Firehouse® Roundtable: Multi-Purpose Apparatus

  When the economy is weak, or faltering, as it has been for the past couple of years, people try to cut back and make what they have go further and do more. There's no exception when it comes to fire apparatus. As the economy continues to...


  When the economy is weak, or faltering, as it has been for the past couple of years, people try to cut back and make what they have go further and do more. There's no exception when it comes to fire apparatus. As the economy continues to wring the life out of the fire service and...


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When the economy is weak, or faltering, as it has been for the past couple of years, people try to cut back and make what they have go further and do more. There's no exception when it comes to fire apparatus.

As the economy continues to wring the life out of the fire service and staffing, communities squeeze more out of the equipment they purchase. That's why there seems to be a huge surge in the manufacturing and interest in multi-purpose apparatus.

While apparatus that has more than one use is not a new concept, as quints, rescue engines and pumper tankers have been around for years, it seems communities are becoming more particular when it comes to their apparatus needs and looking to manufacturers to become more and more innovative with their apparatus designs.

This is the first article in a series planned for 2011 on apparatus-related topics by Firehouse® Magazine and Firehouse.com. For expanded coverage, including photos and audio podcasts, go to http://www.firehouse.com/0111-apparatus.

"With the economic constraints we're now under, people are trying to get more bang for the buck," said Bryan Smeal, regional sales director for Smeal Fire Apparatus in Snyder, NE. "They are looking to combine vehicles. If they're looking at a pumper and a rescue, maybe they'll start thinking about combining those and not replacing the rescue."

The numbers seem to bear witness to that concept. Apparatus manufacturers have seen a steady decline in the number of units purchased annually. According to figures from the National Fire Protection Association (NFPA), 6,102 apparatus were sold in 2008 and 4,200 in 2009. And from anecdotal information from manufacturers, it appears that 2010 will tally in at 10% less than 2009 and another double-digit dip is predicted for 2011.

"It's unprecedented," said Bill Doebler, vice president of sales and marketing for Crimson Fire, an apparatus maker in Brandon, SD, of the apparatus sales slowdown. "I've been in this business 21 years and I've never seen anything like this."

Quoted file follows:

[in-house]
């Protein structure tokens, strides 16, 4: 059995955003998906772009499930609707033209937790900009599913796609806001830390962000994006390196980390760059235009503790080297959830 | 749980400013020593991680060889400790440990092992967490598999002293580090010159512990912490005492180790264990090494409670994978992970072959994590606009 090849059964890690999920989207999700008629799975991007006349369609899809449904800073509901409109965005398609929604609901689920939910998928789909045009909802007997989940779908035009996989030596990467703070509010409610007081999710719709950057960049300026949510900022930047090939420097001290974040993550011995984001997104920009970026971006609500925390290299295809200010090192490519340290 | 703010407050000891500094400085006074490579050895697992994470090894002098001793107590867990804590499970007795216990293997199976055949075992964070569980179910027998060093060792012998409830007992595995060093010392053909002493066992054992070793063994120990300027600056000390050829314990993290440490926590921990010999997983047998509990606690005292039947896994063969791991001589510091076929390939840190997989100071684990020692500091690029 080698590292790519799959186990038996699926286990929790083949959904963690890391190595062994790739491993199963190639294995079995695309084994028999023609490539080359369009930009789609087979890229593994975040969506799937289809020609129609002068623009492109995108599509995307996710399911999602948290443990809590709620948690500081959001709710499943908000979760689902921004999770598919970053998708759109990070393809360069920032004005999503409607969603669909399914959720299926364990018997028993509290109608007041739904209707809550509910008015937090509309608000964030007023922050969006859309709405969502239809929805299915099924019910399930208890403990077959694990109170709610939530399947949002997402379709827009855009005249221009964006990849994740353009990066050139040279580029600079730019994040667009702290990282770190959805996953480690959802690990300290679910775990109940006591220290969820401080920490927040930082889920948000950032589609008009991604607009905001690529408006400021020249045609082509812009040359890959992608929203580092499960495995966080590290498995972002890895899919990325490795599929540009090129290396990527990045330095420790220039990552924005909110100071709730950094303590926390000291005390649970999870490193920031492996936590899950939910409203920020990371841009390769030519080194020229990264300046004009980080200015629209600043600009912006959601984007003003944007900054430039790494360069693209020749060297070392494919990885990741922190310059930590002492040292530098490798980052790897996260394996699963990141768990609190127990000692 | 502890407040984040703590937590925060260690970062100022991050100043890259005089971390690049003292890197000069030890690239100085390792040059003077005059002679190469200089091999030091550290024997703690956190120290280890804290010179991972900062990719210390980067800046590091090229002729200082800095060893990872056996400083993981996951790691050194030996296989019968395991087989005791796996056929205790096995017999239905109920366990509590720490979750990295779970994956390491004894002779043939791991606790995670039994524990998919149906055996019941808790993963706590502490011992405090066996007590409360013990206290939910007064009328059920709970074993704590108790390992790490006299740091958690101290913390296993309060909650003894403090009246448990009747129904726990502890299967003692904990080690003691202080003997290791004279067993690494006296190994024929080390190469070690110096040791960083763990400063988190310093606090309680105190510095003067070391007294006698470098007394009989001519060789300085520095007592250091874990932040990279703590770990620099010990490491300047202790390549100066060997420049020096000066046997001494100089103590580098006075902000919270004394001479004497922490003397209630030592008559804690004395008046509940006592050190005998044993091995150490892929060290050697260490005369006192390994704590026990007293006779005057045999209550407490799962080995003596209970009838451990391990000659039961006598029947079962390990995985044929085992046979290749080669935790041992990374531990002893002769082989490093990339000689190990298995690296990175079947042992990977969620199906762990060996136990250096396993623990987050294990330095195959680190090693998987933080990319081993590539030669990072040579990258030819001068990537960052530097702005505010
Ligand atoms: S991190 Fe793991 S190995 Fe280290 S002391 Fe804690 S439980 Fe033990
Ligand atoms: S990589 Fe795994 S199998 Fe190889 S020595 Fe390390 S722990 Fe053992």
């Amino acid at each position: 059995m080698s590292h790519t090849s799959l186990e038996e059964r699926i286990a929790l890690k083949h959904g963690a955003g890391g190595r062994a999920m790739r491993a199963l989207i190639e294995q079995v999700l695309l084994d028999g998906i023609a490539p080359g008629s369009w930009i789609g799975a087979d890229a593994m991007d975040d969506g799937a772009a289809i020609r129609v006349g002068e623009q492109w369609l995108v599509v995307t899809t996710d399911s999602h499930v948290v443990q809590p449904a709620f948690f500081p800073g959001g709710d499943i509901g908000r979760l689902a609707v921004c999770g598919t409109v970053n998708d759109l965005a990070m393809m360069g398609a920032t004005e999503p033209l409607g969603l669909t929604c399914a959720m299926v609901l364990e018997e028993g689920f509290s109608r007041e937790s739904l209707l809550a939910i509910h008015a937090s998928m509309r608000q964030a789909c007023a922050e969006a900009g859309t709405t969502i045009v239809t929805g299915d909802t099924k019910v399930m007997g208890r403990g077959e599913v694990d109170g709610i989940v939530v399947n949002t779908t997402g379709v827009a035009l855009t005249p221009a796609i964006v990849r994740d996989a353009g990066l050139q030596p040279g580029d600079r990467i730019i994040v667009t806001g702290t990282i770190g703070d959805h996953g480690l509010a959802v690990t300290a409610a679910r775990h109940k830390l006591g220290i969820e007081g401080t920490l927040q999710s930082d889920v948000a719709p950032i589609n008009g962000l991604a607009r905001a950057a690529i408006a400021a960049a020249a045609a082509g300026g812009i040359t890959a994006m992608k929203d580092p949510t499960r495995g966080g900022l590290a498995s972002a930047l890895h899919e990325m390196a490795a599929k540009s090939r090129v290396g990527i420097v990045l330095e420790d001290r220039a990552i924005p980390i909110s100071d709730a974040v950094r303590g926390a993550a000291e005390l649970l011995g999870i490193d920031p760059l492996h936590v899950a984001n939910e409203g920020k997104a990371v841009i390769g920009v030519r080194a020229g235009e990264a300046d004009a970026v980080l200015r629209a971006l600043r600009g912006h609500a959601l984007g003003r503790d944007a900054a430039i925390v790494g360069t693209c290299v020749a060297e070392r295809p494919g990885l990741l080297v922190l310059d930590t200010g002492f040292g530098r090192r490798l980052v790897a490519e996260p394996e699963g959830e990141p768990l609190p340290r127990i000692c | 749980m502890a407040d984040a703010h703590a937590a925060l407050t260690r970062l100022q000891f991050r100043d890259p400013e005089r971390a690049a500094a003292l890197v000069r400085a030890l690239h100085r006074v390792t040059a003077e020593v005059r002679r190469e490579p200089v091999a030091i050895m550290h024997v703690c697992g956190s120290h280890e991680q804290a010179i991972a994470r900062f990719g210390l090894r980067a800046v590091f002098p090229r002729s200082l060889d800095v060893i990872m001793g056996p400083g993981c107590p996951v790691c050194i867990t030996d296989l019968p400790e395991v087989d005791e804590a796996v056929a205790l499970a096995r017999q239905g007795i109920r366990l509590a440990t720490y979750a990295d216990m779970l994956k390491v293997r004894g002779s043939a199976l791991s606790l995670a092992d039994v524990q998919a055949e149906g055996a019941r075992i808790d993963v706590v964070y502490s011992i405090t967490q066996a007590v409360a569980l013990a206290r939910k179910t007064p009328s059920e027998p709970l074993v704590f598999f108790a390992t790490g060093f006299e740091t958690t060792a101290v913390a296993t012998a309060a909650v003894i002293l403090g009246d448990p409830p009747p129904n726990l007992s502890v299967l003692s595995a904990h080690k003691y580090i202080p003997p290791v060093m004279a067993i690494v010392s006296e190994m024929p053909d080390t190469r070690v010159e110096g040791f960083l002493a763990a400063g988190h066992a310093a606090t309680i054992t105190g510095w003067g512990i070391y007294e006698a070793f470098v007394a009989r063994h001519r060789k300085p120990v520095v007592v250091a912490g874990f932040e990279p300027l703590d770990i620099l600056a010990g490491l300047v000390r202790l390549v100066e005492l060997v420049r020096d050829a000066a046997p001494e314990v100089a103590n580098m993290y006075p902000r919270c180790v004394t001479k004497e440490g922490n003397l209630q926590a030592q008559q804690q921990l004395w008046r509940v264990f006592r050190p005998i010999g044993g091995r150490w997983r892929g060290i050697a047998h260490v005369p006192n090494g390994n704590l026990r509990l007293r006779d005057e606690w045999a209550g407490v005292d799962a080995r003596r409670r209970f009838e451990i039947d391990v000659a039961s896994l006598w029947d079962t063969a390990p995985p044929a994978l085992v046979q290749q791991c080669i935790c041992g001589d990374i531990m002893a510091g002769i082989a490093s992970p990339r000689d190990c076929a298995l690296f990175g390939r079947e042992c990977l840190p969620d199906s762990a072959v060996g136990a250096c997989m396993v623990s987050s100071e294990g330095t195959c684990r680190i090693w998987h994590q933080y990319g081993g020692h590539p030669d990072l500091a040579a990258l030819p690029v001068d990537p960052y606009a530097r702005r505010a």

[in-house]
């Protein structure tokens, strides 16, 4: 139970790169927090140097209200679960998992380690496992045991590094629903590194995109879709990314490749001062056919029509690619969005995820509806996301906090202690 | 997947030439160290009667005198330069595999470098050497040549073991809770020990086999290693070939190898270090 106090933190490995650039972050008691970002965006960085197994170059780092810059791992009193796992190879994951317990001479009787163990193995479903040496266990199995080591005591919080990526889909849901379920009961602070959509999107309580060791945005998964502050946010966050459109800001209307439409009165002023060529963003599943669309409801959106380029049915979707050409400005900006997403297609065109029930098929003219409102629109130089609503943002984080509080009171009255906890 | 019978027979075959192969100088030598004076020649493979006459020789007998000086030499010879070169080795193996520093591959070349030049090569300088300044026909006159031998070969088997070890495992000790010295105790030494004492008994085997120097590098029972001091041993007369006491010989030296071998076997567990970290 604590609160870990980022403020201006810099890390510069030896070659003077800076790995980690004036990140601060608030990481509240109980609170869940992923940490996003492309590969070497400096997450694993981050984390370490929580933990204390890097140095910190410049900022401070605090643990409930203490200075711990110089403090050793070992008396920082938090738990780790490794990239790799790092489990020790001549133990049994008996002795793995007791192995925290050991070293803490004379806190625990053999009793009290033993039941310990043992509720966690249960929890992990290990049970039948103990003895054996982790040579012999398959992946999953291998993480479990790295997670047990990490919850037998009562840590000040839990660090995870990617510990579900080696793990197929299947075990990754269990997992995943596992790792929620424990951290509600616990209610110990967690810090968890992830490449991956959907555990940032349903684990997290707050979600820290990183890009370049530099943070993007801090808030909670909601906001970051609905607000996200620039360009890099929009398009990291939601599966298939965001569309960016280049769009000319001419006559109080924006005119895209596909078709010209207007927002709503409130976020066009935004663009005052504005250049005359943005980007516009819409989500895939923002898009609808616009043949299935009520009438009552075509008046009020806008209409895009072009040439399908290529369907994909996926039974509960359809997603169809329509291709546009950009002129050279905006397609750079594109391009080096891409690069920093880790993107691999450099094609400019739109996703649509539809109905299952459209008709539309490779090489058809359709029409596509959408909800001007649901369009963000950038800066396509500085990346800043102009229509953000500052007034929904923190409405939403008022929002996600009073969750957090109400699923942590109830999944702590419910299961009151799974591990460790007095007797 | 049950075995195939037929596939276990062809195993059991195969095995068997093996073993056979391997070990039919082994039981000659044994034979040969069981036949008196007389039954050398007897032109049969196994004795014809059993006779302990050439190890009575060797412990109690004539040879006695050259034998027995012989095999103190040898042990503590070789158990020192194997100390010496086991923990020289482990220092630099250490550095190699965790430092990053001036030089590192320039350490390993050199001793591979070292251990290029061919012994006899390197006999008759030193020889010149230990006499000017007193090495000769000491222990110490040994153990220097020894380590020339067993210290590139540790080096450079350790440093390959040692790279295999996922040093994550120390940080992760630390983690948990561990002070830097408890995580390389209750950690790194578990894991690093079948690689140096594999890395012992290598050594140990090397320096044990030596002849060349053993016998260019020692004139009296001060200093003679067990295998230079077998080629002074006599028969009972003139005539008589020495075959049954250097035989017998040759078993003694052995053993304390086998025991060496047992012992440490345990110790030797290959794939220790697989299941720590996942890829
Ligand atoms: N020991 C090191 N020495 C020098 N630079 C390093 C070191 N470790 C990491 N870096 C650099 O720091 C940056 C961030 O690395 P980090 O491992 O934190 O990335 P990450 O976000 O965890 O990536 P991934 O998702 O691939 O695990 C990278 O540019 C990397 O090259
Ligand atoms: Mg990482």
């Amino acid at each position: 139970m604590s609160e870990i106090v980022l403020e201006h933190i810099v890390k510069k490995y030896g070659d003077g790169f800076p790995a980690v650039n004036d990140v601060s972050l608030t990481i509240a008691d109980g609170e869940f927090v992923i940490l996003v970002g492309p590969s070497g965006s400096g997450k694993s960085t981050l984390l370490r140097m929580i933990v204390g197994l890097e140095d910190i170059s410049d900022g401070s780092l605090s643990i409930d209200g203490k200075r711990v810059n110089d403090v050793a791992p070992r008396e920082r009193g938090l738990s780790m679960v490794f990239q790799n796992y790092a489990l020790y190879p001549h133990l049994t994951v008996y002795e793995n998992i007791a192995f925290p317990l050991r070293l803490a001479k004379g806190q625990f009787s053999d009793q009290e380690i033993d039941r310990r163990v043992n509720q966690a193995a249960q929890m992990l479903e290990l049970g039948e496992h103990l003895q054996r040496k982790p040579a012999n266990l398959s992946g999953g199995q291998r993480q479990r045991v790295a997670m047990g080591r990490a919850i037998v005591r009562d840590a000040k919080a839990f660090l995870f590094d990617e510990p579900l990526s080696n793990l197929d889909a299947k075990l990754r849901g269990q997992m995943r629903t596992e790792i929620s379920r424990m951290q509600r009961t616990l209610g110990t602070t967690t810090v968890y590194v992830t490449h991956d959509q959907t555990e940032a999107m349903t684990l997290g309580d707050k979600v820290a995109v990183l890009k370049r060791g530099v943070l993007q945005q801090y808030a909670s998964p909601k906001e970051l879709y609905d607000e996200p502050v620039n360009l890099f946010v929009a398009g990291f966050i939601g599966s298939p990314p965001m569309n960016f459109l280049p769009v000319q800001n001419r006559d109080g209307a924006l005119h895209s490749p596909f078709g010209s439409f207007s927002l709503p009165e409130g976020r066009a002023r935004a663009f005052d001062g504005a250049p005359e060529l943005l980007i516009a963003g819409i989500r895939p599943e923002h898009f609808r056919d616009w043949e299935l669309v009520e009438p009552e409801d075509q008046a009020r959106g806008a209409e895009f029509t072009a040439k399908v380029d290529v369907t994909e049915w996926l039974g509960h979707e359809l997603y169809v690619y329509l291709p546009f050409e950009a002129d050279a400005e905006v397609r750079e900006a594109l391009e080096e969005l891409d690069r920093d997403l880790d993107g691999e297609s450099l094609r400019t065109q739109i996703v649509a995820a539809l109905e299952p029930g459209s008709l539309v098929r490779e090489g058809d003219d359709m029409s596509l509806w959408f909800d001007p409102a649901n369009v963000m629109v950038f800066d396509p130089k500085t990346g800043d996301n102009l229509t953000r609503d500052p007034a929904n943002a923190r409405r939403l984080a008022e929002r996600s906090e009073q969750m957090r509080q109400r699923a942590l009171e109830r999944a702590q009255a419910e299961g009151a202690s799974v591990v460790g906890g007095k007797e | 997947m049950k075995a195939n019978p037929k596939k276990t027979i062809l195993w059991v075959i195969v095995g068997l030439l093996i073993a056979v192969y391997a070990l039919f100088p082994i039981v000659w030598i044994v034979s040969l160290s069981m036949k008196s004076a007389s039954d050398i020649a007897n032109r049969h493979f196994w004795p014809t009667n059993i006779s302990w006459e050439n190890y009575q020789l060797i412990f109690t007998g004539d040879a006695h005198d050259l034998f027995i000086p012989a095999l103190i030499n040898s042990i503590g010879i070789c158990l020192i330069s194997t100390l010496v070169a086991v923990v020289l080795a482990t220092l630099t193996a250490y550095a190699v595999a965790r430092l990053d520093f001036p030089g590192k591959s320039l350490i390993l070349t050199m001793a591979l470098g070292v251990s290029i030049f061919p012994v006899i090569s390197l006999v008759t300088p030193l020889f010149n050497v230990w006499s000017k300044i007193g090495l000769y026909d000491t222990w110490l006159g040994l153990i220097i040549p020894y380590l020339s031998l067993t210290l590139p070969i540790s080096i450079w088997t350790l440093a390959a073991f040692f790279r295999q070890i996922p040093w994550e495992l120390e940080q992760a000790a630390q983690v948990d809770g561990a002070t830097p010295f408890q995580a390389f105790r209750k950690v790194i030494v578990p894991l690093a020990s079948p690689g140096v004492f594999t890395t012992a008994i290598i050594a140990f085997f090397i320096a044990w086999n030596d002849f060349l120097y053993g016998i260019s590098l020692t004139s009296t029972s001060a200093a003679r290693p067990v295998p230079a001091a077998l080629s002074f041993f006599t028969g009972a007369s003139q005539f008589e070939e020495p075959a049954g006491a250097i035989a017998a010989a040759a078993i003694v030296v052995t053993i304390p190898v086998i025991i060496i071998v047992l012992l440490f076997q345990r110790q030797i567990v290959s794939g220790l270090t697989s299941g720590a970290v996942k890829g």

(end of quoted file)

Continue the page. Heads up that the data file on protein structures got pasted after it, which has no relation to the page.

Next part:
Alan Saulsbury, a fire service marketing consultant in Homer, NY, has been in the fire service for at least 40 years and he too said he has not experienced this kind of slump in apparatus sales.

"People say it's like this, or like that, but they're wrong," said Saulsbury, who was once a maker of apparatus under his namesake label. "We have never experienced anything like this and 2011 is going to be even worse."

To prop up sales, or even increase them, manufacturers have come up with clever ways to help clients "get more bang for the buck."

Crimson Fire, for one, has come up with three new multi-purpose apparatus, including a rescue pumper with patient-transport capabilities, a rescue pumper with an innovative pump location to increase cabinet space and a lower-cost aerial device to help departments afford elevated master streams compared to full-blown aerial devices. Smeal developed a Class A pumper with an auxiliary pump to provide pump-and-roll capability for urban interface applications.

And others have joined the fray too — Pierce Manufacturing with its many variations of the PUC (Pierce Ultimate Configuration) designed primarily to make apparatus multi-functional and easier to use.

Ferrara Fire Apparatus has its MVP, a line of apparatus with "multi" built into it — Multi Vocational Pumper. The apparatus, which can be configured as a pumper, rescue pumper or aerial, has additional compartments and layout to serve many purposes on fire and accidents scenes. The company's tag line for the apparatus is "One look at all the equipment this truck carries and you will ask yourself, 'How many trucks does our department need to carry all of this?' "

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